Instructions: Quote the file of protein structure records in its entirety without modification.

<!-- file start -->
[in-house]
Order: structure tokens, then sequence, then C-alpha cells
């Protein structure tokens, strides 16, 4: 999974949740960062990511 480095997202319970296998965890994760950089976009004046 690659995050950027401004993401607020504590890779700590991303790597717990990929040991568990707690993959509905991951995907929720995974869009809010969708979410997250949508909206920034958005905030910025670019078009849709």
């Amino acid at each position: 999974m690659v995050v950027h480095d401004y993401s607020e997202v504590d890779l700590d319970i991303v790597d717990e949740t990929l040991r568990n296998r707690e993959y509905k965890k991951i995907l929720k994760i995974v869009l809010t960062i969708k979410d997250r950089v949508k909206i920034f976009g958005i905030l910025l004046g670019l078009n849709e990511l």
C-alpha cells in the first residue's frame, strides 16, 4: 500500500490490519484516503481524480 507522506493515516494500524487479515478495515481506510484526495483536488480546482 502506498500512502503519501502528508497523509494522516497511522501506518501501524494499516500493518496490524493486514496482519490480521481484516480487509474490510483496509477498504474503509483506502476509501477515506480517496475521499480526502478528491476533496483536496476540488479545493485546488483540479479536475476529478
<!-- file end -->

[in-house]
Order: structure tokens, then sequence, then C-alpha cells
């Protein structure tokens, strides 16, 4: 999974949740960062990511 480095997202319970296998965890994760950089976009004046 690659995050950027401004993401607020504590890779700590991303790597717990990929040991568990707690993959509905991951995907929720995974869009809010969708979410997250949508909206920034958005905030910025670019078009849709």
């Amino acid at each position: 999974m690659v995050v950027h480095d401004y993401s607020e997202v504590d890779l700590d319970i991303v790597d717990e949740t990929l040991r568990n296998r707690e993959y509905k965890k991951i995907l929720k994760i995974v869009l809010t960062i969708k979410d997250r950089v949508k909206i920034f976009g958005i905030l910025l004046g670019l078009n849709e990511l």
C-alpha cells in the first residue's frame, strides 16, 4: 500500500490490519484516503481524480 507522506493515516494500524487479515478495515481506510484526495483536488480546482 502506498500512502503519501502528508497523509494522516497511522501506518501501524494499516500493518496490524493486514496482519490480521481484516480487509474490510483496509477498504474503509483506502476509501477515506480517496475521499480526502478528491476533496483536496476540488479545493485546488483540479479536475476529478